The 5 Stages of Statistics 451

Stage 1 – Hopeful Optimism: This will be a breeze!

Sometime during the summer before classes start, you’ll get your first email about Statistics from the infamous Ed. He’ll suggest brushing up on statistics with a link to Kahn Academy, a high school statistics resource. Maybe you’ll dust off your old AP Stats review book. Perhaps you’ll get through everything or maybe just the first chapter, but you’ll soon realize that stats isn’t as scary as it might seem. You’re not in high school anymore, and surely you can handle some basic marketing-related analytics.

Stage 2 – Shock: All expectations just went out the window.

Remember all that review you did over the summer? (Or not.) Well Ed just covered it all within the first hour of class. From this point on you enter the great unknown. SPSS? Null hypothesis? BINOMDIST? Confidence Interval? P-value? Regression? It all sounds like Greek at this point. And a lot of the notation actually is (σ μ χ π ρ). There are a lot of new concepts to learn, but surely you’ll be a master by the end of the quarter. Probably. Hopefully.

Stage 3 – Resolve: I just have to do a little better than everyone else…

It’s no secret this class is curved. A lot. A few weeks in you find an old file on Canvas with the scores from last year’s midterm and discover the median grade was a 46 out of 90. You know enough about medians to know that’s not good. But that’s not going to be you. As long as you can do a bit better than a bit more than half the class, a good grade is achievable. Let the studying commence.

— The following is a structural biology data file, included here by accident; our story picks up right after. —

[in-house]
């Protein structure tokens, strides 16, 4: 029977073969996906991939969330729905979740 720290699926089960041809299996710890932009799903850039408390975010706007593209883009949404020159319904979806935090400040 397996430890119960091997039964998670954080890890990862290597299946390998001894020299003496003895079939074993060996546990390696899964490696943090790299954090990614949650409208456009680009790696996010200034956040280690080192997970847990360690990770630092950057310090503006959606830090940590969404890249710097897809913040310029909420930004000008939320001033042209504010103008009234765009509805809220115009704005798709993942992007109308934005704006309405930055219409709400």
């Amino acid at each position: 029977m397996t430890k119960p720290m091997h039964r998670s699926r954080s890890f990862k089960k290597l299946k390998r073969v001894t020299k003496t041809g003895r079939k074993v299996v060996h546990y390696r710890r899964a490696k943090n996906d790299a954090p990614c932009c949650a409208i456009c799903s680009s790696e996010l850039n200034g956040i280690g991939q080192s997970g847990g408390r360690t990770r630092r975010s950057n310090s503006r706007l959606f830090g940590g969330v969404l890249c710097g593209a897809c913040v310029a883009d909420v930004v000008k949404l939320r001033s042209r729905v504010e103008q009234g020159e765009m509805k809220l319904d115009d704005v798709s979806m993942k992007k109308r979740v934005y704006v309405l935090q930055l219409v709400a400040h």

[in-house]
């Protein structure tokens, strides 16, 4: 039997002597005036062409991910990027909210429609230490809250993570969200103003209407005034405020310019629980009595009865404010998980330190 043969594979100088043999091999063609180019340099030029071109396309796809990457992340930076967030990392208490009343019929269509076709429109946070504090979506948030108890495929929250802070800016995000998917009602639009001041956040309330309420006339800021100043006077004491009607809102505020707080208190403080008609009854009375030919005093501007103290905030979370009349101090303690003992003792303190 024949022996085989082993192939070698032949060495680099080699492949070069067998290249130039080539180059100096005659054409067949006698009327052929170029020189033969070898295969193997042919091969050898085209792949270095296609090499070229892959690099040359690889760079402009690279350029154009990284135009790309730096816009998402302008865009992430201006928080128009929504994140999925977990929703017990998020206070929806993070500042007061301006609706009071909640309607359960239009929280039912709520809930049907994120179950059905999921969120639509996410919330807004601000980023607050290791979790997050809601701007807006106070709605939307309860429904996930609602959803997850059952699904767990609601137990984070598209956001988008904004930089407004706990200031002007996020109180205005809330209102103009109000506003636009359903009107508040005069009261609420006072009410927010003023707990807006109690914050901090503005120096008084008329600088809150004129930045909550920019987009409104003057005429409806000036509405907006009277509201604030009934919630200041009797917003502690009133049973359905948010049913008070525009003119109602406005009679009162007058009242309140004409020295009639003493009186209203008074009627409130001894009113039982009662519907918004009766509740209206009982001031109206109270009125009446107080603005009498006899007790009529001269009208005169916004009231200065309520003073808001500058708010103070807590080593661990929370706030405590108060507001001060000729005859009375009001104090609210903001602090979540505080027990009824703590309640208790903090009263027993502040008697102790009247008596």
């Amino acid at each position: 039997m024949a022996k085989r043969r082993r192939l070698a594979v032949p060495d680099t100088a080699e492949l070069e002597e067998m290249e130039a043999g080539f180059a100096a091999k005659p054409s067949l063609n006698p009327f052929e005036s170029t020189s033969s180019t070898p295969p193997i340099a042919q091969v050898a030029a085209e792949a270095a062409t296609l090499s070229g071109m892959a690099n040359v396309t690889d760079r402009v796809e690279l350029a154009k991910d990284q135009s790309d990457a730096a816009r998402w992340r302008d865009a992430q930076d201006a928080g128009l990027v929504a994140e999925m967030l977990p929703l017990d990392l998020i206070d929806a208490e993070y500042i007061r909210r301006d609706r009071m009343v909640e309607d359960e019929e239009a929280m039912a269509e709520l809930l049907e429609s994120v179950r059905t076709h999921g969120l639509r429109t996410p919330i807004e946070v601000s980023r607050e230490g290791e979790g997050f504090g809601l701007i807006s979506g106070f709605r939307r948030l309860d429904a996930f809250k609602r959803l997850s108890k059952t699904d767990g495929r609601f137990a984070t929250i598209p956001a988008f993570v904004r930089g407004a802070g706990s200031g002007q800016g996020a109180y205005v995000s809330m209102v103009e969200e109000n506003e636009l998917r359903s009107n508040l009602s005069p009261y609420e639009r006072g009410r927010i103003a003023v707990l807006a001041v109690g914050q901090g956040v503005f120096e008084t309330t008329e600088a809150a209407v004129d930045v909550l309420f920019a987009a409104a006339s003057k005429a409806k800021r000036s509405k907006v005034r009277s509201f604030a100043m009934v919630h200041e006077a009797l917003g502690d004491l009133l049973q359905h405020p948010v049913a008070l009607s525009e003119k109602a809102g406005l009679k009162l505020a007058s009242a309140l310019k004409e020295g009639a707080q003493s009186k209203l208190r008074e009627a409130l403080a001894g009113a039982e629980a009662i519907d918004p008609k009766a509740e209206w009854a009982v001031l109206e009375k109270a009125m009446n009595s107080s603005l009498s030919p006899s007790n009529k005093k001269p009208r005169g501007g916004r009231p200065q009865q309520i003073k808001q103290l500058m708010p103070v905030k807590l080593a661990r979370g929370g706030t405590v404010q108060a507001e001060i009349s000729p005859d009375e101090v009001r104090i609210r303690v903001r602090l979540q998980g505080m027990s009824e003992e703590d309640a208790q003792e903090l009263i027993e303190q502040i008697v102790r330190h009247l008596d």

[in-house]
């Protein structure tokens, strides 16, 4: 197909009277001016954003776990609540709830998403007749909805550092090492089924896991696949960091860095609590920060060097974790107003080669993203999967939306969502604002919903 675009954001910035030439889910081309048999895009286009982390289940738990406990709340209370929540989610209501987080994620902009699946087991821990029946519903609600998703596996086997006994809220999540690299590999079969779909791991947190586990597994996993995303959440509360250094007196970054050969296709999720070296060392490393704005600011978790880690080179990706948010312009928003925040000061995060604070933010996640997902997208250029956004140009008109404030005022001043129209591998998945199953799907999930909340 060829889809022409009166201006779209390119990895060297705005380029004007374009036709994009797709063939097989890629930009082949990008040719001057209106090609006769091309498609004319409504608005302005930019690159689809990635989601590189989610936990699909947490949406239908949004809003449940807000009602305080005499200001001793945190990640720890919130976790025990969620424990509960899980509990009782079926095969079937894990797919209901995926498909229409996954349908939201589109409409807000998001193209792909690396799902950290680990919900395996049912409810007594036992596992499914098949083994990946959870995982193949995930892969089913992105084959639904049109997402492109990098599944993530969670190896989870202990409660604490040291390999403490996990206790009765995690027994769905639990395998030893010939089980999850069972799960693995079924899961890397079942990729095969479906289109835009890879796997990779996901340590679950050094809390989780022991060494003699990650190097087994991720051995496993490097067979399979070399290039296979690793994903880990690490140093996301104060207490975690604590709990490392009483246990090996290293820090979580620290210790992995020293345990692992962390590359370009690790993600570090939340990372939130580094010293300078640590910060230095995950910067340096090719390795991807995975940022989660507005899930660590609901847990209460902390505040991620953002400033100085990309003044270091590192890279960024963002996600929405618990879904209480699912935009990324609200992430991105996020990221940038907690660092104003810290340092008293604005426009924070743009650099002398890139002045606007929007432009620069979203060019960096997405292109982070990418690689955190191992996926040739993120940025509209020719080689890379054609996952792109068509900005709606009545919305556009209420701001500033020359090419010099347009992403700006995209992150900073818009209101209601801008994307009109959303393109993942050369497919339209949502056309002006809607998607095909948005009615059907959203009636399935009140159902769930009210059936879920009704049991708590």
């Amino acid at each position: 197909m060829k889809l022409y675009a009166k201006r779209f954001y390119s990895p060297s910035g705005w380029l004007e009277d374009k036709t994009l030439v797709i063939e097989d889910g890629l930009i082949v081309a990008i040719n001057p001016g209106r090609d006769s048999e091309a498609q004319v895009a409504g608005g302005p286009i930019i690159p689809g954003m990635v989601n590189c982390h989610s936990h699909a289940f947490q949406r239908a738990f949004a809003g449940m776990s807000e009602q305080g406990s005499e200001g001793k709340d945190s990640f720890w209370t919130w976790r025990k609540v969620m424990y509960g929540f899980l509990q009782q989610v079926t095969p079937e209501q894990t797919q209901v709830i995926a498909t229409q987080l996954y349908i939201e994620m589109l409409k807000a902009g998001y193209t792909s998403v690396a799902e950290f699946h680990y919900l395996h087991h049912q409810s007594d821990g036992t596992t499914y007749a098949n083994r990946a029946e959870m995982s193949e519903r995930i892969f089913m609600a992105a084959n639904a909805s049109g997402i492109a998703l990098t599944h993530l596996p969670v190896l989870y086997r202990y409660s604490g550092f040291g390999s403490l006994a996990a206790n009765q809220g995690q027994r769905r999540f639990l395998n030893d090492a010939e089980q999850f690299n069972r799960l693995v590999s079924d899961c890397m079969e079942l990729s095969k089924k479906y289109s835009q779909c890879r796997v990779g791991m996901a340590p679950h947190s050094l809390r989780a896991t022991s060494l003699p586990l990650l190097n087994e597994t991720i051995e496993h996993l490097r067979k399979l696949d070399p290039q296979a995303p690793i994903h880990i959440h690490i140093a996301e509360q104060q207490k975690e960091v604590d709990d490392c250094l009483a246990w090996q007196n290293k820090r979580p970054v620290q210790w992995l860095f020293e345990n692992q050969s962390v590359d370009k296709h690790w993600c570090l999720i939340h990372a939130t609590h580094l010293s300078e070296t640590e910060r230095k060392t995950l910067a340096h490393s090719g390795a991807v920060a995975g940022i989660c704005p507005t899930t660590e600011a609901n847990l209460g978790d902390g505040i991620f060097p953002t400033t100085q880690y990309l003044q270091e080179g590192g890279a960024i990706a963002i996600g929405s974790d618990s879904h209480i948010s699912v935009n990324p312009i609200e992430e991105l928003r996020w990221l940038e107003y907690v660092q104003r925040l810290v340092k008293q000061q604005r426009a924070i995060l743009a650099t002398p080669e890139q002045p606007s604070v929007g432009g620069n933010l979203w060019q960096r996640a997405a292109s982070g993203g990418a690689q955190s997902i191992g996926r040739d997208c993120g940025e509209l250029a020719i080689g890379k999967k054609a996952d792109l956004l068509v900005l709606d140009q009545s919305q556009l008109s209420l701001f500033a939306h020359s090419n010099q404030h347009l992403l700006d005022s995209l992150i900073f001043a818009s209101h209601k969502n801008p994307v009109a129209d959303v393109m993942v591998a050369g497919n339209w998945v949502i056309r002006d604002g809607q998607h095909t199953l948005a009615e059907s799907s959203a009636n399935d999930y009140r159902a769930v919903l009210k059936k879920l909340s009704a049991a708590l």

Stage 4 – Panic: I don’t know ANYTHING!

The midterm is finally here. After devoting hours and hours to studying – working countless practice problems, reviewing the course pack, and watching stats YouTube videos with Ed’s narration at double speed – you’re as ready as you’ll ever be. You go into the exam maybe not fully confident, but determined. And then you open the test and realize everything you thought you learned was a lie.

Stage 5 – Acceptance: That wasn’t so bad after all.

Maybe it’s because the second half of the course is easier than the first. Maybe it’s because you studied a lot and actually learned something. Maybe it’s hindsight bias. Maybe it’s Stockholm Syndrome. Whatever the reason, statistics seems a lot friendlier now that everything’s said and done. You tried your best and survived. Some IMC-ers will be more than happy to put statistics in the past and never think about another number again. But for others, a specialization in Marketing Analytics is looking a lot more enticing…

 

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